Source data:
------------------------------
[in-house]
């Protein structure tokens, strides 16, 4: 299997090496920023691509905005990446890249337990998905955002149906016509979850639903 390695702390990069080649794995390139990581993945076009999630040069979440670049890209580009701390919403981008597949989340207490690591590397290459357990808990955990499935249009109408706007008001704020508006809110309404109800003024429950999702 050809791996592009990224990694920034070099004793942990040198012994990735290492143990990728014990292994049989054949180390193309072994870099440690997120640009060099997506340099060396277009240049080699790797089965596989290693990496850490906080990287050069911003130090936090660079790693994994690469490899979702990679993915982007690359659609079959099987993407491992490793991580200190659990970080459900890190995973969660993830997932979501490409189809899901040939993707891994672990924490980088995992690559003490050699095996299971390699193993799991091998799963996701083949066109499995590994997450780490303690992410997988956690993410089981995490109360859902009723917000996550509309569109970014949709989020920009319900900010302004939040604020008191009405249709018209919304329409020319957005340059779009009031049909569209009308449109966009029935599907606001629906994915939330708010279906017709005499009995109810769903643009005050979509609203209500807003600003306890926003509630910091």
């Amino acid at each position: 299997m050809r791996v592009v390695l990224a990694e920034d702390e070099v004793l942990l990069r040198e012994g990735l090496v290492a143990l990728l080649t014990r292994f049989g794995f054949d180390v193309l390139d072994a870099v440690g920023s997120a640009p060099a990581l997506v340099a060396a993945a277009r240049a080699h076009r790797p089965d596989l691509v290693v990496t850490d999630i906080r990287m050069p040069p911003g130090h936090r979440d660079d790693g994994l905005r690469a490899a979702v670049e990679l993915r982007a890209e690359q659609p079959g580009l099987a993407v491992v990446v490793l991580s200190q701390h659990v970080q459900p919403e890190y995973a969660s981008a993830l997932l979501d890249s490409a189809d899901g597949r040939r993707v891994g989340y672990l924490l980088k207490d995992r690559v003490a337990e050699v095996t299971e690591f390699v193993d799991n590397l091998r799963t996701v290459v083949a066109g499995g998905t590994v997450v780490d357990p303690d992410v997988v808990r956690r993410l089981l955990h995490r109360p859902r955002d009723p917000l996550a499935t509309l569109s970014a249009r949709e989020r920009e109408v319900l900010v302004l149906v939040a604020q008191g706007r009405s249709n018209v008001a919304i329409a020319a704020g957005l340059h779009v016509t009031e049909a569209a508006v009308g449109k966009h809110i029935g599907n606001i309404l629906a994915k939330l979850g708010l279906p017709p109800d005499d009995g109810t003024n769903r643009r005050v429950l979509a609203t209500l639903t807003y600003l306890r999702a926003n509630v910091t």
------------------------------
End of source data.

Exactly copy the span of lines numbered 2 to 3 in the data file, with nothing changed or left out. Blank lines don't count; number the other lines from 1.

């Protein structure tokens, strides 16, 4: 299997090496920023691509905005990446890249337990998905955002149906016509979850639903 390695702390990069080649794995390139990581993945076009999630040069979440670049890209580009701390919403981008597949989340207490690591590397290459357990808990955990499935249009109408706007008001704020508006809110309404109800003024429950999702 050809791996592009990224990694920034070099004793942990040198012994990735290492143990990728014990292994049989054949180390193309072994870099440690997120640009060099997506340099060396277009240049080699790797089965596989290693990496850490906080990287050069911003130090936090660079790693994994690469490899979702990679993915982007690359659609079959099987993407491992490793991580200190659990970080459900890190995973969660993830997932979501490409189809899901040939993707891994672990924490980088995992690559003490050699095996299971390699193993799991091998799963996701083949066109499995590994997450780490303690992410997988956690993410089981995490109360859902009723917000996550509309569109970014949709989020920009319900900010302004939040604020008191009405249709018209919304329409020319957005340059779009009031049909569209009308449109966009029935599907606001629906994915939330708010279906017709005499009995109810769903643009005050979509609203209500807003600003306890926003509630910091």
């Amino acid at each position: 299997m050809r791996v592009v390695l990224a990694e920034d702390e070099v004793l942990l990069r040198e012994g990735l090496v290492a143990l990728l080649t014990r292994f049989g794995f054949d180390v193309l390139d072994a870099v440690g920023s997120a640009p060099a990581l997506v340099a060396a993945a277009r240049a080699h076009r790797p089965d596989l691509v290693v990496t850490d999630i906080r990287m050069p040069p911003g130090h936090r979440d660079d790693g994994l905005r690469a490899a979702v670049e990679l993915r982007a890209e690359q659609p079959g580009l099987a993407v491992v990446v490793l991580s200190q701390h659990v970080q459900p919403e890190y995973a969660s981008a993830l997932l979501d890249s490409a189809d899901g597949r040939r993707v891994g989340y672990l924490l980088k207490d995992r690559v003490a337990e050699v095996t299971e690591f390699v193993d799991n590397l091998r799963t996701v290459v083949a066109g499995g998905t590994v997450v780490d357990p303690d992410v997988v808990r956690r993410l089981l955990h995490r109360p859902r955002d009723p917000l996550a499935t509309l569109s970014a249009r949709e989020r920009e109408v319900l900010v302004l149906v939040a604020q008191g706007r009405s249709n018209v008001a919304i329409a020319a704020g957005l340059h779009v016509t009031e049909a569209a508006v009308g449109k966009h809110i029935g599907n606001i309404l629906a994915k939330l979850g708010l279906p017709p109800d005499d009995g109810t003024n769903r643009r005050v429950l979509a609203t209500l639903t807003y600003l306890r999702a926003n509630v910091t």